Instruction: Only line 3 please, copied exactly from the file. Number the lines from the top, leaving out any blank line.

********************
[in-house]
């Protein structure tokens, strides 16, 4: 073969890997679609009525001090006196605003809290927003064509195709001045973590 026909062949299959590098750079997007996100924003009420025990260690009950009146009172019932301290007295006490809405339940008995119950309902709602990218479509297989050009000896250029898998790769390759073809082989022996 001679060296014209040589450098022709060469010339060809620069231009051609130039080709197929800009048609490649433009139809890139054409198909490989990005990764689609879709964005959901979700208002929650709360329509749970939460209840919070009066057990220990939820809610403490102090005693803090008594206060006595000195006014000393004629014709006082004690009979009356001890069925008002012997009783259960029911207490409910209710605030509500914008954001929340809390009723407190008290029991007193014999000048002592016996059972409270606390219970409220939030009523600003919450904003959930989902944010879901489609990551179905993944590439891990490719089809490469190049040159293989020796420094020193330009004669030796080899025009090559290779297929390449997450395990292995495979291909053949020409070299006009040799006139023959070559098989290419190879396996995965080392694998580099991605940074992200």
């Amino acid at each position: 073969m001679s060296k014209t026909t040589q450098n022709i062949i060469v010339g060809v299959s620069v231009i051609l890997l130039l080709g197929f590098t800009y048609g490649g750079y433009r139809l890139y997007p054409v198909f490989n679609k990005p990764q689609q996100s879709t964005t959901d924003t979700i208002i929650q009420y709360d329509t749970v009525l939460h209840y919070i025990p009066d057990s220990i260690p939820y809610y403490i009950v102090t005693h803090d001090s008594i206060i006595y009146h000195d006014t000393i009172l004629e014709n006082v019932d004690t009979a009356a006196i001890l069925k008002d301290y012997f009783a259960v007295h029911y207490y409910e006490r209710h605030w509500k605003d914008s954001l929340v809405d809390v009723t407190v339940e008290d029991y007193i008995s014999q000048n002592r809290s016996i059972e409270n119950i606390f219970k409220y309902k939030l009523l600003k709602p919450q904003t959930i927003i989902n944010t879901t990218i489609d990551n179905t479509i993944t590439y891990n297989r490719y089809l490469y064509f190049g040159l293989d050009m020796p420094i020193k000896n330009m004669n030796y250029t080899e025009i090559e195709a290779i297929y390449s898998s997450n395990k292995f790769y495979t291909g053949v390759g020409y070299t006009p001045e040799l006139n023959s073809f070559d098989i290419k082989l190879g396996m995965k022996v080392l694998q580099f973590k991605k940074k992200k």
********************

């Amino acid at each position: 073969m001679s060296k014209t026909t040589q450098n022709i062949i060469v010339g060809v299959s620069v231009i051609l890997l130039l080709g197929f590098t800009y048609g490649g750079y433009r139809l890139y997007p054409v198909f490989n679609k990005p990764q689609q996100s879709t964005t959901d924003t979700i208002i929650q009420y709360d329509t749970v009525l939460h209840y919070i025990p009066d057990s220990i260690p939820y809610y403490i009950v102090t005693h803090d001090s008594i206060i006595y009146h000195d006014t000393i009172l004629e014709n006082v019932d004690t009979a009356a006196i001890l069925k008002d301290y012997f009783a259960v007295h029911y207490y409910e006490r209710h605030w509500k605003d914008s954001l929340v809405d809390v009723t407190v339940e008290d029991y007193i008995s014999q000048n002592r809290s016996i059972e409270n119950i606390f219970k409220y309902k939030l009523l600003k709602p919450q904003t959930i927003i989902n944010t879901t990218i489609d990551n179905t479509i993944t590439y891990n297989r490719y089809l490469y064509f190049g040159l293989d050009m020796p420094i020193k000896n330009m004669n030796y250029t080899e025009i090559e195709a290779i297929y390449s898998s997450n395990k292995f790769y495979t291909g053949v390759g020409y070299t006009p001045e040799l006139n023959s073809f070559d098989i290419k082989l190879g396996m995965k022996v080392l694998q580099f973590k991605k940074k992200k």